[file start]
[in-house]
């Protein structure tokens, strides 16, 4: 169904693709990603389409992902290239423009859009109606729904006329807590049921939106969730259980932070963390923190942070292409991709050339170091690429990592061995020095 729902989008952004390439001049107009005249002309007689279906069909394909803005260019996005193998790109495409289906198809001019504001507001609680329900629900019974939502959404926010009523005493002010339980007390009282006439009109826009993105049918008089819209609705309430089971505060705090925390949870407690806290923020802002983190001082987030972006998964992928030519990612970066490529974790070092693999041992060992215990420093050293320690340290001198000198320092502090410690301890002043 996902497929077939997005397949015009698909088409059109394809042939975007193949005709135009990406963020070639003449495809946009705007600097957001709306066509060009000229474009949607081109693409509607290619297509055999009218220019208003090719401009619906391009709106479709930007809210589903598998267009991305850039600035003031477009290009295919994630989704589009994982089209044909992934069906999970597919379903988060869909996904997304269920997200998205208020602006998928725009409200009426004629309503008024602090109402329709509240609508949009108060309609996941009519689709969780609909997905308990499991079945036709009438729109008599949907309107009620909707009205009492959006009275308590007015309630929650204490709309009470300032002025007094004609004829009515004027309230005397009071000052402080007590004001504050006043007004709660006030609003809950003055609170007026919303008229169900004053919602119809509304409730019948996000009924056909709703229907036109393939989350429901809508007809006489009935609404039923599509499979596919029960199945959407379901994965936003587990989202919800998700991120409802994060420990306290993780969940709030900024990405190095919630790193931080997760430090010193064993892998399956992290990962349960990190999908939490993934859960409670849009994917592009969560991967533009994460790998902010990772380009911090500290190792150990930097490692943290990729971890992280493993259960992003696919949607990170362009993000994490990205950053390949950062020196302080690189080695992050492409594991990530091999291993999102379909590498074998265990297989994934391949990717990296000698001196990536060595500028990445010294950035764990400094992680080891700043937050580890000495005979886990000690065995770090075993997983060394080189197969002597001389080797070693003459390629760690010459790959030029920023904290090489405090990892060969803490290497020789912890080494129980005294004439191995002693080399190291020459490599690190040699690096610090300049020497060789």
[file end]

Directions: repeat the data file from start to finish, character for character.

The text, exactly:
[in-house]
């Protein structure tokens, strides 16, 4: 169904693709990603389409992902290239423009859009109606729904006329807590049921939106969730259980932070963390923190942070292409991709050339170091690429990592061995020095 729902989008952004390439001049107009005249002309007689279906069909394909803005260019996005193998790109495409289906198809001019504001507001609680329900629900019974939502959404926010009523005493002010339980007390009282006439009109826009993105049918008089819209609705309430089971505060705090925390949870407690806290923020802002983190001082987030972006998964992928030519990612970066490529974790070092693999041992060992215990420093050293320690340290001198000198320092502090410690301890002043 996902497929077939997005397949015009698909088409059109394809042939975007193949005709135009990406963020070639003449495809946009705007600097957001709306066509060009000229474009949607081109693409509607290619297509055999009218220019208003090719401009619906391009709106479709930007809210589903598998267009991305850039600035003031477009290009295919994630989704589009994982089209044909992934069906999970597919379903988060869909996904997304269920997200998205208020602006998928725009409200009426004629309503008024602090109402329709509240609508949009108060309609996941009519689709969780609909997905308990499991079945036709009438729109008599949907309107009620909707009205009492959006009275308590007015309630929650204490709309009470300032002025007094004609004829009515004027309230005397009071000052402080007590004001504050006043007004709660006030609003809950003055609170007026919303008229169900004053919602119809509304409730019948996000009924056909709703229907036109393939989350429901809508007809006489009935609404039923599509499979596919029960199945959407379901994965936003587990989202919800998700991120409802994060420990306290993780969940709030900024990405190095919630790193931080997760430090010193064993892998399956992290990962349960990190999908939490993934859960409670849009994917592009969560991967533009994460790998902010990772380009911090500290190792150990930097490692943290990729971890992280493993259960992003696919949607990170362009993000994490990205950053390949950062020196302080690189080695992050492409594991990530091999291993999102379909590498074998265990297989994934391949990717990296000698001196990536060595500028990445010294950035764990400094992680080891700043937050580890000495005979886990000690065995770090075993997983060394080189197969002597001389080797070693003459390629760690010459790959030029920023904290090489405090990892060969803490290497020789912890080494129980005294004439191995002693080399190291020459490599690190040699690096610090300049020497060789």